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Modelling and Implementation Issues in Circuit and Network Planning Tools

Jukka K. Nurminen

Dissertation for the degree of Doctor of Technology to be presented with due permission of the Department of Engineering Physics and Mathematics for public examination and debate in Auditorium E at Helsinki University of Technology (Espoo, Finland) on the 11th of June, 2003, at 12 o'clock noon.

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Abstract

This thesis consists of studies of modelling and implementation issues for planning tool development. In particularly it emphasizes issues that are relevant for practical, industrial use of mathematical models and algorithms. Using a circuit design and a network planning tool as concrete examples the thesis analyses the practical issues of the development and maintenance of such systems and, especially, how models and algorithms affect these. An important part of the thesis is observations of the changes in the software products over time and analysis what effect and requirements the evolution has for the models and algorithms.

The thesis deals with implementation in a wide sense. In addition to the issues of the implementation of a given algorithm this work discusses algorithm selection, development process, users' role, software evolution and how these affect each other. In particular the thesis tries to answer three questions: (i) What kind of models and algorithms to use in the tools? (ii) How to divide the work between the computer and the user? (iii) How to develop such tools?

The main part of this research has been conducted using the participant observation research methodology by collecting and analysing experiences in the development of two commercial planning tool products. These results have been tied to the model of planning tool implementation that has been developed as part of this work. In particular the focus has been on how technology interacts with tasks, persons, and organizations. The results are also discussed within the context of established research disciplines such as operations research, software engineering, artificial intelligence, and problems solving environments.

One finding of this work is the practical significance of simple algorithms and other building blocks that are easy to implement and enhance. This is often more important than high accuracy or strict optimality. The work also suggests a practical way to measure and compare the implementation complexity of algorithms.

Another observation is how complex planning tasks should be divided between the computer and human expert. Examples how this is done using knowledge-technology, intelligent interfaces, and different kind of mathematical models are discussed.

Practical issues in the development and evolution of algorithms and software are examined in case studies of routing algorithms and of a network visualization software component. These studies highlight the importance of the incremental development approach and discuss its implications to algorithms and software modules.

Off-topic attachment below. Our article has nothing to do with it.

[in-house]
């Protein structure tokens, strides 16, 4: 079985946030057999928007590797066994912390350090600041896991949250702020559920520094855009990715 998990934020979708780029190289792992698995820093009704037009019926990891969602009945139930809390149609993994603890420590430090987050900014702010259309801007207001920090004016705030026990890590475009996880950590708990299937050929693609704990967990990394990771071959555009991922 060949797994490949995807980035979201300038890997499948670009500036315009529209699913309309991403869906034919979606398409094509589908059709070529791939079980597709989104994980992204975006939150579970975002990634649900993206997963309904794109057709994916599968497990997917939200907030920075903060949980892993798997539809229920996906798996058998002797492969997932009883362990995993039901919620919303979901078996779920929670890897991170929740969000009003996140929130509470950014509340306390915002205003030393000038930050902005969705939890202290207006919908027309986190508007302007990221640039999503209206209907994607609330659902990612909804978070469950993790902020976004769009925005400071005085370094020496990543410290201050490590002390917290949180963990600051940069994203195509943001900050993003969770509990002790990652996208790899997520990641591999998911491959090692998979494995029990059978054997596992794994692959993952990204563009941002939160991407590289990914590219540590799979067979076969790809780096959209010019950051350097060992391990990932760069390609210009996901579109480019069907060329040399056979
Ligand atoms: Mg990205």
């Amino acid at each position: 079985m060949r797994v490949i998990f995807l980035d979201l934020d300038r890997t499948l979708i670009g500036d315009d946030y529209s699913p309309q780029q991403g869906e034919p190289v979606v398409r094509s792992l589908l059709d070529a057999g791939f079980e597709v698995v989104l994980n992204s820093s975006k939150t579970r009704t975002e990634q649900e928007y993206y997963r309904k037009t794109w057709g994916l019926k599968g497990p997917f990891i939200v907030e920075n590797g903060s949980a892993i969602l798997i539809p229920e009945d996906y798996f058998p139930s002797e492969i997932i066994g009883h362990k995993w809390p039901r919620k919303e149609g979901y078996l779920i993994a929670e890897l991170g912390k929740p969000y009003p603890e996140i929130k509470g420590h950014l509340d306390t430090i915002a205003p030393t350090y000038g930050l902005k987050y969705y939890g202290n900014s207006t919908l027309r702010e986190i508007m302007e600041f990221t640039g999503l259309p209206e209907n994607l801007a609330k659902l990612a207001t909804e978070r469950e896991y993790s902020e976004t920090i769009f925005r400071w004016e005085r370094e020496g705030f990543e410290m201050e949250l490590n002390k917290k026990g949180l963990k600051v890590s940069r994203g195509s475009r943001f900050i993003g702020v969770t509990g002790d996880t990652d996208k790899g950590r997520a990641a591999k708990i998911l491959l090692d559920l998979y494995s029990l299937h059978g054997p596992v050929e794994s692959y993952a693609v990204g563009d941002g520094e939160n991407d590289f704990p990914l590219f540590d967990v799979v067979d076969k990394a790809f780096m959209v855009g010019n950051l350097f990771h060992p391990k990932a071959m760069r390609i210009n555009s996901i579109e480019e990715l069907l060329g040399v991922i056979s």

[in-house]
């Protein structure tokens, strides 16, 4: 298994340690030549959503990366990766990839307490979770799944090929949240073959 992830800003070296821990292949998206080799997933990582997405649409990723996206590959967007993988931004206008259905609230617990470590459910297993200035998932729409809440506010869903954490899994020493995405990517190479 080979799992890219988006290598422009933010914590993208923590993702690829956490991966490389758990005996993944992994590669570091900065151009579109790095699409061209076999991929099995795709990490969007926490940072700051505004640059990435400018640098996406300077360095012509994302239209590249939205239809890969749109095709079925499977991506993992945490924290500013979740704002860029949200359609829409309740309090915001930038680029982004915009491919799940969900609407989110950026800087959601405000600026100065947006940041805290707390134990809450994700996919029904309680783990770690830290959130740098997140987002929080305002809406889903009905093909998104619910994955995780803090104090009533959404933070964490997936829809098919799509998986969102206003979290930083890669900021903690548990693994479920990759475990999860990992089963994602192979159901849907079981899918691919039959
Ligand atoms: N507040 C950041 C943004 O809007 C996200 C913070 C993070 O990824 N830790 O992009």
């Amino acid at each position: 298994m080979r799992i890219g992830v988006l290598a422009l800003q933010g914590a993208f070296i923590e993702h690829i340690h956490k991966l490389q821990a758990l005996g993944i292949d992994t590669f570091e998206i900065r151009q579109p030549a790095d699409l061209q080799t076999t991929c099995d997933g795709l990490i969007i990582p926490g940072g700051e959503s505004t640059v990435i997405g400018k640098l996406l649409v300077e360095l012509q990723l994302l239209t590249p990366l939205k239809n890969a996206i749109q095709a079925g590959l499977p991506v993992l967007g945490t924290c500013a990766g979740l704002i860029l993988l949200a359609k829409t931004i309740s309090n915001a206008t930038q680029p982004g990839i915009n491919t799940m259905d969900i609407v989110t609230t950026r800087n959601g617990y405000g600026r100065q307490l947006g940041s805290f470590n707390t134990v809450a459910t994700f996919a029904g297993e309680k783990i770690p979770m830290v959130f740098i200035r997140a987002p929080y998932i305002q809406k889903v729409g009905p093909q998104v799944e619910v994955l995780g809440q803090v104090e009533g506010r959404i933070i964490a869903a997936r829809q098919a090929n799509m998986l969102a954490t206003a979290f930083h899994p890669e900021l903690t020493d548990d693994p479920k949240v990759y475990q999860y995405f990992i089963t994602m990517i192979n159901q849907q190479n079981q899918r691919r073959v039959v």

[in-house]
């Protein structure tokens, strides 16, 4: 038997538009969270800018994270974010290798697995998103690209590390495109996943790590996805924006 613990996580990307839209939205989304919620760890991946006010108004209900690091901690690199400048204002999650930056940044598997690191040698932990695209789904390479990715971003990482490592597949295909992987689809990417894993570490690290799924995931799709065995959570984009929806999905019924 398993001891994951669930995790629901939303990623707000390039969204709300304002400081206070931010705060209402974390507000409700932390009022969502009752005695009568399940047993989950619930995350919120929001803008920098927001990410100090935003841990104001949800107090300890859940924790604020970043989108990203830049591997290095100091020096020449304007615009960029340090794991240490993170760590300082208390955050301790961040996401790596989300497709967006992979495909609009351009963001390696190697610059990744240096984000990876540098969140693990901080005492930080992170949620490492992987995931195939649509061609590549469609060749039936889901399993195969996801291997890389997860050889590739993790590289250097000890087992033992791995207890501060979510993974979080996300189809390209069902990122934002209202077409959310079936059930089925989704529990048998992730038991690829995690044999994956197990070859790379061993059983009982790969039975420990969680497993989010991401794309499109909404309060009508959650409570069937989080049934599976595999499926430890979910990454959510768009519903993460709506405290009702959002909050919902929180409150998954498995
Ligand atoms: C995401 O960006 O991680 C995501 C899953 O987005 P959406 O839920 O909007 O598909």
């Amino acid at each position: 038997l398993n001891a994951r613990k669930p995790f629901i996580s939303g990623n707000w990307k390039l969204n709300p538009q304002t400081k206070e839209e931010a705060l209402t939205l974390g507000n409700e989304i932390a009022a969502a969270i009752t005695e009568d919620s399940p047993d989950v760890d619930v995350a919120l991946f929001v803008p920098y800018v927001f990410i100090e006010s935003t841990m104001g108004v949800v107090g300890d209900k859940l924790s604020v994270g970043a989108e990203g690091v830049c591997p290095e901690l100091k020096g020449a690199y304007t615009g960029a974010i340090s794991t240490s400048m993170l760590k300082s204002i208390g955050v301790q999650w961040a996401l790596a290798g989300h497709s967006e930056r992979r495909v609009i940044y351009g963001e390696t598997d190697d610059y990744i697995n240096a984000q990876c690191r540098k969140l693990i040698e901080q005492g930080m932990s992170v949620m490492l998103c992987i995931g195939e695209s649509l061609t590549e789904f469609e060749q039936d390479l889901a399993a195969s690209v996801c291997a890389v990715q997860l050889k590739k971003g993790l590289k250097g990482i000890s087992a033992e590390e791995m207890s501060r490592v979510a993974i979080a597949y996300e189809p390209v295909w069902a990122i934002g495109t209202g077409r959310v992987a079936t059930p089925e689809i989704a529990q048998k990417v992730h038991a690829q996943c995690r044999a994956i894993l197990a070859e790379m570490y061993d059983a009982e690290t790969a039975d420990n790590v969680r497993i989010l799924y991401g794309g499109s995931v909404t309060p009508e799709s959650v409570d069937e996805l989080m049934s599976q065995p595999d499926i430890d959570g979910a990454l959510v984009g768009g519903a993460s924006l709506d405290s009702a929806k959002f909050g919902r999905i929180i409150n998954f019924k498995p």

This thesis consists of an overview and of the following 8 publications:

  1. Ketonen, T., Lounamaa, P. and Nurminen, J. K., 1988. An electronic design CAD system combining knowledge-based techniques with optimization and simulation. Gero, J. S., (Ed.), Artificial Intelligence in Engineering: Design. Elsevier Science Publishers, Amsterdam, Netherlands, pages 101-118. © 2003 by authors and © 1988 Elsevier Science. By permission.
  2. Ketonen, T. and Nurminen, J. K., 1989. A knowledge-based simulation environment for electronics design. Proceedings of the 3rd European Simulation Congress. Edinburgh, Scotland, pages 622-627. © 1989 The Society for Modeling and Simulation International (SCS). By permission.
  3. Nurminen, J. K., 1990. RFT design system – experiences in the development and deployment of a Lisp application. Proceedings of the First European Conference on the Practical Applications of Lisp. Cambridge, UK, pages 183-191. © 1990 by author.
  4. Akkanen, J. and Nurminen, J. K., 2001. Case study of the evolution of routing algorithms in a network planning tool. The Journal of Systems and Software 58, No. 3, pages 181-198. © 2001 Elsevier Science. By permission.
  5. Nurminen, J. K., 2003. Using software complexity measures to analyze algorithms – an experiment with the shortest-paths algorithms. Computers & Operations Research 30, pages 1121-1134. © 2003 Elsevier Science. By permission.
  6. Nurminen, J. K., 2003. Models and algorithms for network planning tools – practical experiences. Systems Analysis Laboratory Research Reports E14, Helsinki University of Technology. © 2003 by author.
  7. Akkanen, J., Kiss, A. J. and Nurminen, J. K., 2002. Evolution of a software component – experiences with a network editor component. Proceedings of the 6th European Conference on Software Maintenance and Reengineering. Budapest, Hungary, pages 119-125. © 2002 IEEE. By permission.
  8. Nurminen, J. K., Karonen, O. and Hätönen, K., 2003. What makes expert systems survive over 10 years – empirical evaluation of several engineering applications. Expert Systems with Applications 24, No. 3, pages 199-211. © 2003 Elsevier Science. By permission.

Keywords: algorithm implementation, modelling, routing algorithms, intelligent interfaces, software evolution, network planning, circuit design

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© 2003 Helsinki University of Technology

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